After a lazy morning of reading, I head into work at my second job – a bar. On arrival, I instinctively head towards the office to check the reservations for the day, and week ahead.

But it suddenly dawns on me – I can’t. Our reservations are run through an online booking system. So, I steer clear of the computer, and ask my colleague to run me through the day and events for the week ahead. I also have to pass all bookings onto him, so he can put them into the system.

Monday: embracing the disconnection

By day five, I feel much calmer.

My thoughts are clearer, I’m more productive and I feel less overwhelmed without the constant distractions of the internet.

I have three chapters left of my book. One of the things I thought I never had time for during university semesters is reading fiction. But as it turns out, mindless scrolling, internet-surfing and Netflix take up a lot of time, and they can also be damaging to your wellbeing.

The #StatusOfMind report released by the Royal Service for Public Health found that social media can be detrimental to a young person’s mental health. Its results have called for campaigning to introduce ‘heavy usage’ warnings on social media.

Over the five days without the internet, I’ve managed to stay on top of university, work and keep up with my social life. I’ve also managed to fit in exercise, reading and some art.

I’ve found that allowing time just to think, instead of reaching for your smartphone to fill a void of boredom, is crucial when it comes to imagination, creativity and fleshing out ideas.

I spend my final internet-free afternoon bowling with my friends.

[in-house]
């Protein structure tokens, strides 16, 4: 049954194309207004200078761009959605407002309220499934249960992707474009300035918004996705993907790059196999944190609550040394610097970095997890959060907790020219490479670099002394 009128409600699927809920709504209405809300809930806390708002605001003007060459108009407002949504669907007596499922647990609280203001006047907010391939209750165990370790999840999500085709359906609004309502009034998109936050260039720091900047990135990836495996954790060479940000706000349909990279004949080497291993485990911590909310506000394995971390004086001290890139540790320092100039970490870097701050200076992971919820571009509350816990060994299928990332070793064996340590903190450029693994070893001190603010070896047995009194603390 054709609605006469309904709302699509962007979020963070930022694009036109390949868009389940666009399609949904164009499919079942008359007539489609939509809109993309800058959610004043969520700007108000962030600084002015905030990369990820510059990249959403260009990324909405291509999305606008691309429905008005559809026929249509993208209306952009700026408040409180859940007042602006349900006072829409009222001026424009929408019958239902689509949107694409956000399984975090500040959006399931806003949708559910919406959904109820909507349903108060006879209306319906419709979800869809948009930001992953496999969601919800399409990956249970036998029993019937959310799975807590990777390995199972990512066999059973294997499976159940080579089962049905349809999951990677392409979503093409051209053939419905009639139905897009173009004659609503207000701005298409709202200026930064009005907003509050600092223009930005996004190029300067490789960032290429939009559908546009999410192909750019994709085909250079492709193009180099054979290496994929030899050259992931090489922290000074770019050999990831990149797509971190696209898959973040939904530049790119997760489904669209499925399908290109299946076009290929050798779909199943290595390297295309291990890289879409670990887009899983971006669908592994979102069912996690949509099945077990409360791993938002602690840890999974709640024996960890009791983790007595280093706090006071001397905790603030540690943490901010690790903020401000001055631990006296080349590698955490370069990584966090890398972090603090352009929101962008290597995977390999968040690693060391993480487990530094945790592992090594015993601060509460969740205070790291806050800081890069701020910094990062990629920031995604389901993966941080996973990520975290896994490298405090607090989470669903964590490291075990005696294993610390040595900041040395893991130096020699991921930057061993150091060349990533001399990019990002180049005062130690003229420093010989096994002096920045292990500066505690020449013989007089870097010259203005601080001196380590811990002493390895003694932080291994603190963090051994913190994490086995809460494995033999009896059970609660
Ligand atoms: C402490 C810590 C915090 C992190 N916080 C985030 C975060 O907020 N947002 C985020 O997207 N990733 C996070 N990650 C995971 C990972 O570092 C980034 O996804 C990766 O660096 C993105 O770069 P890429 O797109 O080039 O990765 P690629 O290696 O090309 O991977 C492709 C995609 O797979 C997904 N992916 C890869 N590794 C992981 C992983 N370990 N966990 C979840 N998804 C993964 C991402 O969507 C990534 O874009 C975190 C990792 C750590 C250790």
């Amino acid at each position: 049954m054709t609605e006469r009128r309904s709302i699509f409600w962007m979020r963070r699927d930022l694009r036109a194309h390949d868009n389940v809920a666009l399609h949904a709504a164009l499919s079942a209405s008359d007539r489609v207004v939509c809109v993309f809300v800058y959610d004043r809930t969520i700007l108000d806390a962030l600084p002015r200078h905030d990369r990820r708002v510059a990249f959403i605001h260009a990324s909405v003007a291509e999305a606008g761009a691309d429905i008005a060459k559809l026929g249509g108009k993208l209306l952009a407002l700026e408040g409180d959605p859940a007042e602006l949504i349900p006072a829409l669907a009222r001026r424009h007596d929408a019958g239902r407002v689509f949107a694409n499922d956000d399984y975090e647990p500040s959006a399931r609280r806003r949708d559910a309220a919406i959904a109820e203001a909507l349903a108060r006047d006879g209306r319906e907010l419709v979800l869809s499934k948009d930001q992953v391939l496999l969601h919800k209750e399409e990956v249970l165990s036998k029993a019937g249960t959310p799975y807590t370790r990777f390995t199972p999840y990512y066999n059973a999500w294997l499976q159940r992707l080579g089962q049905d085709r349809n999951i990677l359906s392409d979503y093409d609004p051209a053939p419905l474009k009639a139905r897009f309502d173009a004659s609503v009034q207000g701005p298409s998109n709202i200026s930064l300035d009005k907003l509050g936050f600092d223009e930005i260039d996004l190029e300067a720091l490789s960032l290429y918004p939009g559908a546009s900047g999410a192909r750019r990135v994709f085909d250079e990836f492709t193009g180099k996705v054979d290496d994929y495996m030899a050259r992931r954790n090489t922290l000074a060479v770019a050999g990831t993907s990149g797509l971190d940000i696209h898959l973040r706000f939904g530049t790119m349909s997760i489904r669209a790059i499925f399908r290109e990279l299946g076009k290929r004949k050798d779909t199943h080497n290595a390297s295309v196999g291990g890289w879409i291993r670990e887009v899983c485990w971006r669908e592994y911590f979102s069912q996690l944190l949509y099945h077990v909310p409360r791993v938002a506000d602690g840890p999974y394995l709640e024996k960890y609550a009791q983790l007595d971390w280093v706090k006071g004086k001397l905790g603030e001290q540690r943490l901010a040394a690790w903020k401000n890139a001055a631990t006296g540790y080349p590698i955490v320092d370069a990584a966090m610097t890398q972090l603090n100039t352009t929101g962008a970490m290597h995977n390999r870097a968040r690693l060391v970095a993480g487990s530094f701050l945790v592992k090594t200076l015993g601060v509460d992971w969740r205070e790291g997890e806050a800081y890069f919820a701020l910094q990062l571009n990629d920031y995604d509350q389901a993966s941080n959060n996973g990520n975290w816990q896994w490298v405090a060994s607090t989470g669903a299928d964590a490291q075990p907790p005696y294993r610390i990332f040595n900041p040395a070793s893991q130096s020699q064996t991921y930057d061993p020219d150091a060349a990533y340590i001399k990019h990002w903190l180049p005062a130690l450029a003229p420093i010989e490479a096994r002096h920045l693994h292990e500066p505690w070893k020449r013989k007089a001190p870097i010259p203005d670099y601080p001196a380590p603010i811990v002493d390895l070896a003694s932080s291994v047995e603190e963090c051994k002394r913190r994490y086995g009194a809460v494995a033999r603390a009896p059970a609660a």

Tomorrow, I reconnect.

Tuesday: reconnecting with the digital world

I’m filled with a strange sense of urgency.

Sitting cross-legged in bed, the covers nestled about my waist, my fingers fly across the screen of my phone. I’ve switched my data back on. I’ve reconnected to WiFi. And I’m currently in the midst of re-downloading all of my social media apps.

This urgency is one I can liken to returning to my small, coastal hometown at Christmas time. I’m excited to see my family, to catch up and swap tales with old friends; I’m eager to see how many emails, messages and notifications my absence has accrued.

Credit: Elle Conway

Is that vain?

Perhaps so.

Perhaps you’d feel the same.

I log back into Spotify and select a playlist. I check the news, reading a few stories and skimming some other headlines. I log back into my social accounts, and begin trawling through my news feeds.

Again, that urgency niggles. But as I sift through friends posts, it slowly starts to dissipate.

Once you’re back there, wandering down that ever-familiar main street, or deep in the midst of an Instagram scroll, it suddenly dawns on you, harsh, yet obvious: nothing changes.

Sure, the town now has a new shopping mall, or a high school peer has just announced her engagement and or pregnancy. But this is nothing ground-breaking.

Five days without the internet was tough, yet doable. Whilst I may have missed some world news and family announcements, there was nothing I couldn’t research when I logged back on. Disconnecting was extremely beneficial; I procrastinated less, produced more work in shorter periods of time, and felt much calmer mentally.

Back online, my need to constantly scroll through Facebook and Instagram has depleted; I’ve found it’s one of those things where the less you engage, the less you crave.

Social media is notorious in the sense that it allows people to broadcast the best, and often edited, version of themselves. But sometimes, that ‘best’ version of you – physically, mentally, emotionally and intellectually – can be reached just by disconnecting for a while.

About The Author

Contributor

Elle Conway is in her final year of a Journalism and Creative Writing degree. When she’s not researching, plotting story ideas or kicking back with a nice glass of red, she’s planning her next international adventure, to cross off yet another destination on her endless bucket list.

Related Posts